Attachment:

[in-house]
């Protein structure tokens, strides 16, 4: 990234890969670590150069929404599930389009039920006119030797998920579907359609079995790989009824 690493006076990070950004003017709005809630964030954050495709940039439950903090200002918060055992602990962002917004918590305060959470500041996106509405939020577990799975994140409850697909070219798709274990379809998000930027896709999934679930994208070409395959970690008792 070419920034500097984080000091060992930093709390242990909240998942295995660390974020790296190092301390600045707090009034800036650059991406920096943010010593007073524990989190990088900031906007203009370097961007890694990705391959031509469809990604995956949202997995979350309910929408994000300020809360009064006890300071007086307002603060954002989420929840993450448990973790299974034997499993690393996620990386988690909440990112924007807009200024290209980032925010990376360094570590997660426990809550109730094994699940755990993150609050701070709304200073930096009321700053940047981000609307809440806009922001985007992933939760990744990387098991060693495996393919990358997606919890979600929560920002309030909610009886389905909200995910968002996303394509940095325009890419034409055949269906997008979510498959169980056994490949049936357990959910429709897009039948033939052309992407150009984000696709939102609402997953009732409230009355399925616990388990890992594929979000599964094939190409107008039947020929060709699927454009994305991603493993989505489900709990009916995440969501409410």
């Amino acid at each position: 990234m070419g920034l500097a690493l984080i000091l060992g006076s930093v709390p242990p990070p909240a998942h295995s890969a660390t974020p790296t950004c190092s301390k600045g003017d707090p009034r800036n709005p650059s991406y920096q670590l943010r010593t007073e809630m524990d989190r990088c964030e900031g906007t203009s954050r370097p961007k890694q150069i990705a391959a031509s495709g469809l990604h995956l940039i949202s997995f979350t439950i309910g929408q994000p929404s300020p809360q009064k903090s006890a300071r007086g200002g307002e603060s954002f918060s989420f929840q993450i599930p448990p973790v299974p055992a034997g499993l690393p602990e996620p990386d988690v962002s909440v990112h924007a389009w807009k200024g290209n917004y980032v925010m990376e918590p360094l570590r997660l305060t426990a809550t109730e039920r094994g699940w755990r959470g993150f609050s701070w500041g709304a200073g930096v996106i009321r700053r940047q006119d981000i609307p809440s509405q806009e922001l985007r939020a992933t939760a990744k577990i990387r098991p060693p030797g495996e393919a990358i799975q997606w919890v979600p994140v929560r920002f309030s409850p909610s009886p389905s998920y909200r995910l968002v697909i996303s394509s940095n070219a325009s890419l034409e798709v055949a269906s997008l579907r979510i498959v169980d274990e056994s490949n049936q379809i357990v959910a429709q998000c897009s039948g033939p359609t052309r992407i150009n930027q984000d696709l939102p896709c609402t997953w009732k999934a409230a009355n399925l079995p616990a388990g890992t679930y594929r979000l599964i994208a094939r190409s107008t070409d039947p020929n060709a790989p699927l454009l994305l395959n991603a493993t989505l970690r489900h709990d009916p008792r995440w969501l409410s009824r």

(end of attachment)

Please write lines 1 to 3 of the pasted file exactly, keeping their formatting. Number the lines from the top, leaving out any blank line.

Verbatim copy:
[in-house]
């Protein structure tokens, strides 16, 4: 990234890969670590150069929404599930389009039920006119030797998920579907359609079995790989009824 690493006076990070950004003017709005809630964030954050495709940039439950903090200002918060055992602990962002917004918590305060959470500041996106509405939020577990799975994140409850697909070219798709274990379809998000930027896709999934679930994208070409395959970690008792 070419920034500097984080000091060992930093709390242990909240998942295995660390974020790296190092301390600045707090009034800036650059991406920096943010010593007073524990989190990088900031906007203009370097961007890694990705391959031509469809990604995956949202997995979350309910929408994000300020809360009064006890300071007086307002603060954002989420929840993450448990973790299974034997499993690393996620990386988690909440990112924007807009200024290209980032925010990376360094570590997660426990809550109730094994699940755990993150609050701070709304200073930096009321700053940047981000609307809440806009922001985007992933939760990744990387098991060693495996393919990358997606919890979600929560920002309030909610009886389905909200995910968002996303394509940095325009890419034409055949269906997008979510498959169980056994490949049936357990959910429709897009039948033939052309992407150009984000696709939102609402997953009732409230009355399925616990388990890992594929979000599964094939190409107008039947020929060709699927454009994305991603493993989505489900709990009916995440969501409410």
């Amino acid at each position: 990234m070419g920034l500097a690493l984080i000091l060992g006076s930093v709390p242990p990070p909240a998942h295995s890969a660390t974020p790296t950004c190092s301390k600045g003017d707090p009034r800036n709005p650059s991406y920096q670590l943010r010593t007073e809630m524990d989190r990088c964030e900031g906007t203009s954050r370097p961007k890694q150069i990705a391959a031509s495709g469809l990604h995956l940039i949202s997995f979350t439950i309910g929408q994000p929404s300020p809360q009064k903090s006890a300071r007086g200002g307002e603060s954002f918060s989420f929840q993450i599930p448990p973790v299974p055992a034997g499993l690393p602990e996620p990386d988690v962002s909440v990112h924007a389009w807009k200024g290209n917004y980032v925010m990376e918590p360094l570590r997660l305060t426990a809550t109730e039920r094994g699940w755990r959470g993150f609050s701070w500041g709304a200073g930096v996106i009321r700053r940047q006119d981000i609307p809440s509405q806009e922001l985007r939020a992933t939760a990744k577990i990387r098991p060693p030797g495996e393919a990358i799975q997606w919890v979600p994140v929560r920002f309030s409850p909610s009886p389905s998920y909200r995910l968002v697909i996303s394509s940095n070219a325009s890419l034409e798709v055949a269906s997008l579907r979510i498959v169980d274990e056994s490949n049936q379809i357990v959910a429709q998000c897009s039948g033939p359609t052309r992407i150009n930027q984000d696709l939102p896709c609402t997953w009732k999934a409230a009355n399925l079995p616990a388990g890992t679930y594929r979000l599964i994208a094939r190409s107008t070409d039947p020929n060709a790989p699927l454009l994305l395959n991603a493993t989505l970690r489900h709990d009916p008792r995440w969501l409410s009824r």